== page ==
Tom Dalton-Morgan was born on March 23rd 1917 at Cardiff and educated at Taunton School. He was a descendant of the buccaneer Sir Henry Morgan and the Cromwellian General Sir Thomas Morgan, Thomas Frederick Dalton-Morgan. Tom Dalton-Morgan joined the RAF in 1935, serving with 22 Squadron. Flying the Wildebeeste torpedo bomber, he joined the training staff at the Air Ministry. In April 1940 he applied to return to flying, and was appointed to No.43 Squadron. In June 1940 he was posted to Tangmere as B Flight commander with 43 Squadron, flying Hurricanes, scoring his first victory on 12 July. In action over the Channel he shared in the destruction of a Heinkel bomber, but he was forced to bale out with slight wounds the following day when he destroyed another and then was hit by crossfire. With no badges of rank in evidence - he was wearing pyjamas under his flying suit - he was captured by a bobby who placed him in the cells along with the German bomber crew he had just shot down. Dalton-Morgan resumed flying and was soon back in action, accounting for four more enemy aircraft in the next three weeks. In early September, he shot down three Messerschmitt fighters. After one engagement he was wounded in the face and knee, and had to crash-land. His DFC praised him for displaying great courage when his behaviour in action has been an inspiration to his flight. After the Battle of Britain, Dalton-Morgan's primary task was to train new pilots for service with the squadrons in the south. He was also required to establish a night-fighting capability with the Hurricane, a task he achieved with great success. Few enemy night bombers fell victim to single-seat fighter pilots, but Dalton-Morgan, hunting alone, destroyed no fewer than six. Three of his victims went down in successive nights on May 6-7 1941, when the Luftwaffe embarked on a major offensive against the Clydesdale ports and Glasgow. On June 8th, Dalton-Morgan achieved a remarkable interception when he shot down a Junkers bomber, having made initial contact by spotting its shadow on the moonlit sea. After two more successes at night, he was carrying out a practice interception on July 24th with a fellow pilot when he saw another Junkers. Dalton-Morgan gave chase and intercepted it off May Island. Despite his engine failing and fumes filling the cockpit, he attacked the bomber three times. He had just watched it hit the sea when his engine stopped. Too low to bale out, he made a masterly landing on the water, but lost two front teeth when his face hit the gun sight. He clambered into his dinghy before being rescued by the Navy. In January 1942 he left the squadron to become a Controller. Promoted Wing Commander Operations with 13 Group, he then led the Ibsley Wing, consisting of 4 Spitfire, 2 Whirlwind, and 2 Mustang Squadrons. His final victory in May 1943 brought his score to 17. Briefly attached to the USAAF 4th Fighter Group, with the task of mounting long-range offensive sorties over northern France and providing scouts for the tactical bomber squadrons. After damaging an Me 109 in December, he shot down a Focke Wulf 190 fighter and damaged another during a sweep over Brest. He was awarded the DSO in May 1943, which recorded his victories at the time as 17. He flew more than 70 combat sorties with the group. Promoted group captain early in 1944, he served as operations officer with the 2nd Tactical Air Force. Dalton-Morgan engaged in planning fighter and ground attack operations in support of the campaign in Normandy, then moved to the mainland with his organisation after the invasion. Years after, his CO at the time (later Air Marshal Sir Fred Rosier) commented: It would be impossible to overstate Tom D-M's importance and influence on the conduct of fighter operations for and beyond D-Day. A month before the end of the war in Europe, Dalton-Morgan learned that his only brother, John, who also had the DFC, had been shot down and killed flying a Mosquito. Dalton-Morgan remained in Germany with 2nd Tactical Air Force after the war before attending the RAF Staff College, and becoming a senior instructor at the School of Land/Air Warfare. Later he commanded the Gutersloh Wing, flying Vampire jets, before taking command of RAF Wunsdorf. He was appointed OBE in 1945 and mentioned in dispatches in 1946, the year President Harry Truman awarded him the US Bronze Star. Group Captain Tom Dalton-Morgan, who has died in Australia aged 87, on the 18th September 2004, was one of the RAF's most distinguished Battle of Britain fighter pilots.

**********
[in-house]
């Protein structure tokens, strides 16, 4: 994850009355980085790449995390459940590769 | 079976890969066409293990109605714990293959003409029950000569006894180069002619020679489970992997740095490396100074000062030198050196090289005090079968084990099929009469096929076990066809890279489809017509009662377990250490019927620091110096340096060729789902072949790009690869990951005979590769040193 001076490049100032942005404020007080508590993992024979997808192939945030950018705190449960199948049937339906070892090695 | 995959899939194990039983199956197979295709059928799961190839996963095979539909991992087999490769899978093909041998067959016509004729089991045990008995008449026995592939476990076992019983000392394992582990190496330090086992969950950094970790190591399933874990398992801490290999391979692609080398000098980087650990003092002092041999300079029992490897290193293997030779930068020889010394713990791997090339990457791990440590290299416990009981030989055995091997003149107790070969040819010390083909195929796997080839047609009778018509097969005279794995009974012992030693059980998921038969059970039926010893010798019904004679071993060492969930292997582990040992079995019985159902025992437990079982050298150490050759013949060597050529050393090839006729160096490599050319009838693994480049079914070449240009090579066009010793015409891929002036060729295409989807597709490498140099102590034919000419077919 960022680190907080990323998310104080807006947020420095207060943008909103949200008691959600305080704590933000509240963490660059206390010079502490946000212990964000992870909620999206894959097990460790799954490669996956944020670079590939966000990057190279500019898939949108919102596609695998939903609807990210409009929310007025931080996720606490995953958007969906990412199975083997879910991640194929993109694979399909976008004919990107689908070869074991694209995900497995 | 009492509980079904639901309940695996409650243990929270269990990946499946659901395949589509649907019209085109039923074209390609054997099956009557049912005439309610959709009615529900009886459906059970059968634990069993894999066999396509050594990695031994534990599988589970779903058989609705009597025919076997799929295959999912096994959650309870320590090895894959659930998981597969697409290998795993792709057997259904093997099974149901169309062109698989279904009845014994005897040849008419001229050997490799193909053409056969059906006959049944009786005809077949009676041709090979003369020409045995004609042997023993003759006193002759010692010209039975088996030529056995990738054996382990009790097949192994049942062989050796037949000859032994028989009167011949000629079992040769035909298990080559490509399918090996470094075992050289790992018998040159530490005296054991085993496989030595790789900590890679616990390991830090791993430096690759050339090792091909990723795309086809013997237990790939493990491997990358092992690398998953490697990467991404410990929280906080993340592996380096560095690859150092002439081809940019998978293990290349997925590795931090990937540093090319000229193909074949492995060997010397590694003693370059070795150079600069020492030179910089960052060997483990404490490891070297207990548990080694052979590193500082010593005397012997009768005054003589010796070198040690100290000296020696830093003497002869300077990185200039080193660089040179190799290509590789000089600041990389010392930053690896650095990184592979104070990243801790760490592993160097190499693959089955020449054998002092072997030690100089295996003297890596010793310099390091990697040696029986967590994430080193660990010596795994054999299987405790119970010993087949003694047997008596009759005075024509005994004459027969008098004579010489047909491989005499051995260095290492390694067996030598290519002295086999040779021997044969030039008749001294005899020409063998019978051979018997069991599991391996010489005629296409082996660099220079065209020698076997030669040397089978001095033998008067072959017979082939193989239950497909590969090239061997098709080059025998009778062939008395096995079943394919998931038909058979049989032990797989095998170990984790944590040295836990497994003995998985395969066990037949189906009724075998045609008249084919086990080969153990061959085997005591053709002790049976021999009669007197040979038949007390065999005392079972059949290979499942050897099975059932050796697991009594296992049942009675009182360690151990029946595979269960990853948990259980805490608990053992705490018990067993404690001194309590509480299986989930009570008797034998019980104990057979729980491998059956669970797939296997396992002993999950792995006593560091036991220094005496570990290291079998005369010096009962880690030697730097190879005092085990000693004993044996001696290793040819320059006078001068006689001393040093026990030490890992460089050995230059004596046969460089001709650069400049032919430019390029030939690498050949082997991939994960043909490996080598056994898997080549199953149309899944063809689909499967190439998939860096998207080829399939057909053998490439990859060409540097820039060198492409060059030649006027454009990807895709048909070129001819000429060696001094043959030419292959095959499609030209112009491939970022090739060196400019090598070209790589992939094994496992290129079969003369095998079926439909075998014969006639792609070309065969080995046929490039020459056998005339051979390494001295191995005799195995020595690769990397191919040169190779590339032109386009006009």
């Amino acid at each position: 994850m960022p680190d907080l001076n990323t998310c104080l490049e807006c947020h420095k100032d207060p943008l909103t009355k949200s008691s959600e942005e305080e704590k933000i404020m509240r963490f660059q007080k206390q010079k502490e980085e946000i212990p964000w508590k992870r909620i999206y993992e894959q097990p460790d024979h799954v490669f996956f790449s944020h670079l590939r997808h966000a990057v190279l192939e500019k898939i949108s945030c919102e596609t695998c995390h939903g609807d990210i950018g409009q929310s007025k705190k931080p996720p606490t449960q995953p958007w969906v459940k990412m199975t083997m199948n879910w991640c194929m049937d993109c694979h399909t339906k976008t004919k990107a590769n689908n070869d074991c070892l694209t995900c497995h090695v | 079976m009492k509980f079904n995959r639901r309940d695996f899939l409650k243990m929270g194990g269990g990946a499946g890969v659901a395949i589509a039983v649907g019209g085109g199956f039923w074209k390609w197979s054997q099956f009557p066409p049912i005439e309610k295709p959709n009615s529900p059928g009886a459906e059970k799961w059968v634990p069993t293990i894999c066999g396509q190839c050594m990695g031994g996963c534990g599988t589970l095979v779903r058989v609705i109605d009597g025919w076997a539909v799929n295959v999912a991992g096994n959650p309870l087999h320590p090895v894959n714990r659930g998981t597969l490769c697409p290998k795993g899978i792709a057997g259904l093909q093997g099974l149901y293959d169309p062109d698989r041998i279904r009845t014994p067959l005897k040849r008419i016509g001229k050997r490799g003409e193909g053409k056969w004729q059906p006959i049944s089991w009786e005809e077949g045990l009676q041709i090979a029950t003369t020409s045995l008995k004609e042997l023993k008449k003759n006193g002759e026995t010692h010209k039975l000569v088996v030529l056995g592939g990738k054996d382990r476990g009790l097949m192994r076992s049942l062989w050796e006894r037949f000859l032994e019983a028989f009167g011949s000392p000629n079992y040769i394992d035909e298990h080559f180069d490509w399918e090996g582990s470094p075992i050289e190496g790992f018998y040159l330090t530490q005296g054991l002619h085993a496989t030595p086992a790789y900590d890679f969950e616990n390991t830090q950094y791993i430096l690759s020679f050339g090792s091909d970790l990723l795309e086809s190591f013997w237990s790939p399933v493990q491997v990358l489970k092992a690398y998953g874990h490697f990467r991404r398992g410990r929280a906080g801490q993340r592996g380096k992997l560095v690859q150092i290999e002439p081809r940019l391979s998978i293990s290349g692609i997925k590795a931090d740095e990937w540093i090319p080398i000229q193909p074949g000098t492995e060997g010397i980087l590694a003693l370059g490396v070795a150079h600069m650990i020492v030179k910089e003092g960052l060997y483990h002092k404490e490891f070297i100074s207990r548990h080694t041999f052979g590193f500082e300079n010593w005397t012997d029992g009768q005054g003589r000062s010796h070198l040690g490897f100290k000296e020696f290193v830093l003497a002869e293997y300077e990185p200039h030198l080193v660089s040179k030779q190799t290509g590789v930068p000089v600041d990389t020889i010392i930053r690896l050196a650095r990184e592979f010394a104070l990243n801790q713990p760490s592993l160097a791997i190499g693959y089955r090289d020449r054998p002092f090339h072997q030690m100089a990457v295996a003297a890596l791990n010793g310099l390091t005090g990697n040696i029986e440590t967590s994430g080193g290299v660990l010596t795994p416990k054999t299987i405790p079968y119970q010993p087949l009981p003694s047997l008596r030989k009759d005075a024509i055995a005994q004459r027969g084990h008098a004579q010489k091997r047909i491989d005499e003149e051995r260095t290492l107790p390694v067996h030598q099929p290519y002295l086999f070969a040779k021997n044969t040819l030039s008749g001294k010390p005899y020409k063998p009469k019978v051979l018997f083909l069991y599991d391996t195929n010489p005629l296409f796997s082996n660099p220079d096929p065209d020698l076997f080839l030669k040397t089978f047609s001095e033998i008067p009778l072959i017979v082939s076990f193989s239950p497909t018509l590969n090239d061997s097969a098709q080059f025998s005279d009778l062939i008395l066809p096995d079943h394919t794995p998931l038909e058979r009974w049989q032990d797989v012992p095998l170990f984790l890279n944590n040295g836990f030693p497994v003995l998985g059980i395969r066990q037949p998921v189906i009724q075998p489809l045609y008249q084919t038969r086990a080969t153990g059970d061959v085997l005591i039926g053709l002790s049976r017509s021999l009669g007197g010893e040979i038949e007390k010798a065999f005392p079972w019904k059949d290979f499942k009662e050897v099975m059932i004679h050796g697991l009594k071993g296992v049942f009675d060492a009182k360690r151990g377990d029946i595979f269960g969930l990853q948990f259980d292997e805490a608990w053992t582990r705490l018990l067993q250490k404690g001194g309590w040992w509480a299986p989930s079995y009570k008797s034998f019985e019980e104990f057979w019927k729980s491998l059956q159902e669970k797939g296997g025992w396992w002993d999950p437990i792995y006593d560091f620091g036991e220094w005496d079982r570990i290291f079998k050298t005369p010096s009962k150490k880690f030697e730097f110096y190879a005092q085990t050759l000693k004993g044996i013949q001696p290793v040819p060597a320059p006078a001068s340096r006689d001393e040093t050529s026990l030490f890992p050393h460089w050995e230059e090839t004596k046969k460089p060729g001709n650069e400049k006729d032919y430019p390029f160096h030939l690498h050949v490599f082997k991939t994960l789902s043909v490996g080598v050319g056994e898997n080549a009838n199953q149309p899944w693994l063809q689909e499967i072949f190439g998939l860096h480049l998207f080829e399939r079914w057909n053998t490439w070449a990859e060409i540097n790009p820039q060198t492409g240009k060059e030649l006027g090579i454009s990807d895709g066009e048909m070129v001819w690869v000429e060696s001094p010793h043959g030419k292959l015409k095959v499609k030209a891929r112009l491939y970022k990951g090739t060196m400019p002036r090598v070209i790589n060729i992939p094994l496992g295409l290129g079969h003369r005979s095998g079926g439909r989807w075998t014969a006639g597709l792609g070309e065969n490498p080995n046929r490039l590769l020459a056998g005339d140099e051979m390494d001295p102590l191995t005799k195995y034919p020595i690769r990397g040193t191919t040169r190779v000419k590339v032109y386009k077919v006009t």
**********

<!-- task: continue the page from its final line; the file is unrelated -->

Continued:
The signature of Squadron Leader Laurence Thorogood DFC AE (deceased)